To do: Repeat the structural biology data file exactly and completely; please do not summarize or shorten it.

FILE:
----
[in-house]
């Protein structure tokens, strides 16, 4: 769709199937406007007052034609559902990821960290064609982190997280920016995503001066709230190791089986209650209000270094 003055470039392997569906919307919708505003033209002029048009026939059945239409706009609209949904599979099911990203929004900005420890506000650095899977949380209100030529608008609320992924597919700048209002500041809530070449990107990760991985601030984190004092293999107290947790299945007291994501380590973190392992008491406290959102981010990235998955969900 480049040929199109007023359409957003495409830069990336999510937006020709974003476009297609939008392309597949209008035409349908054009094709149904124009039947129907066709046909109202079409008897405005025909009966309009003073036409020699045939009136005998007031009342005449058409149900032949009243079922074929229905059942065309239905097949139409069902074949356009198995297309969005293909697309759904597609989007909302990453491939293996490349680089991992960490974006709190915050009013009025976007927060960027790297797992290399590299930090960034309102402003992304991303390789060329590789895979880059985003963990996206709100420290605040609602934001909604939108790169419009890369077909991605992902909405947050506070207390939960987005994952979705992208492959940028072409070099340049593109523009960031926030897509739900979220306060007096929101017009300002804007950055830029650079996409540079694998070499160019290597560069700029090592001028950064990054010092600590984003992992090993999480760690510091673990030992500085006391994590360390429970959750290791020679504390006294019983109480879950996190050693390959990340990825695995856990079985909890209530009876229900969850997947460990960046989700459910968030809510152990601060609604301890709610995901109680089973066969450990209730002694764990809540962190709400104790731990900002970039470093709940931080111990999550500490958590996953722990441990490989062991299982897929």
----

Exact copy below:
[in-house]
């Protein structure tokens, strides 16, 4: 769709199937406007007052034609559902990821960290064609982190997280920016995503001066709230190791089986209650209000270094 003055470039392997569906919307919708505003033209002029048009026939059945239409706009609209949904599979099911990203929004900005420890506000650095899977949380209100030529608008609320992924597919700048209002500041809530070449990107990760991985601030984190004092293999107290947790299945007291994501380590973190392992008491406290959102981010990235998955969900 480049040929199109007023359409957003495409830069990336999510937006020709974003476009297609939008392309597949209008035409349908054009094709149904124009039947129907066709046909109202079409008897405005025909009966309009003073036409020699045939009136005998007031009342005449058409149900032949009243079922074929229905059942065309239905097949139409069902074949356009198995297309969005293909697309759904597609989007909302990453491939293996490349680089991992960490974006709190915050009013009025976007927060960027790297797992290399590299930090960034309102402003992304991303390789060329590789895979880059985003963990996206709100420290605040609602934001909604939108790169419009890369077909991605992902909405947050506070207390939960987005994952979705992208492959940028072409070099340049593109523009960031926030897509739900979220306060007096929101017009300002804007950055830029650079996409540079694998070499160019290597560069700029090592001028950064990054010092600590984003992992090993999480760690510091673990030992500085006391994590360390429970959750290791020679504390006294019983109480879950996190050693390959990340990825695995856990079985909890209530009876229900969850997947460990960046989700459910968030809510152990601060609604301890709610995901109680089973066969450990209730002694764990809540962190709400104790731990900002970039470093709940931080111990999550500490958590996953722990441990490989062991299982897929």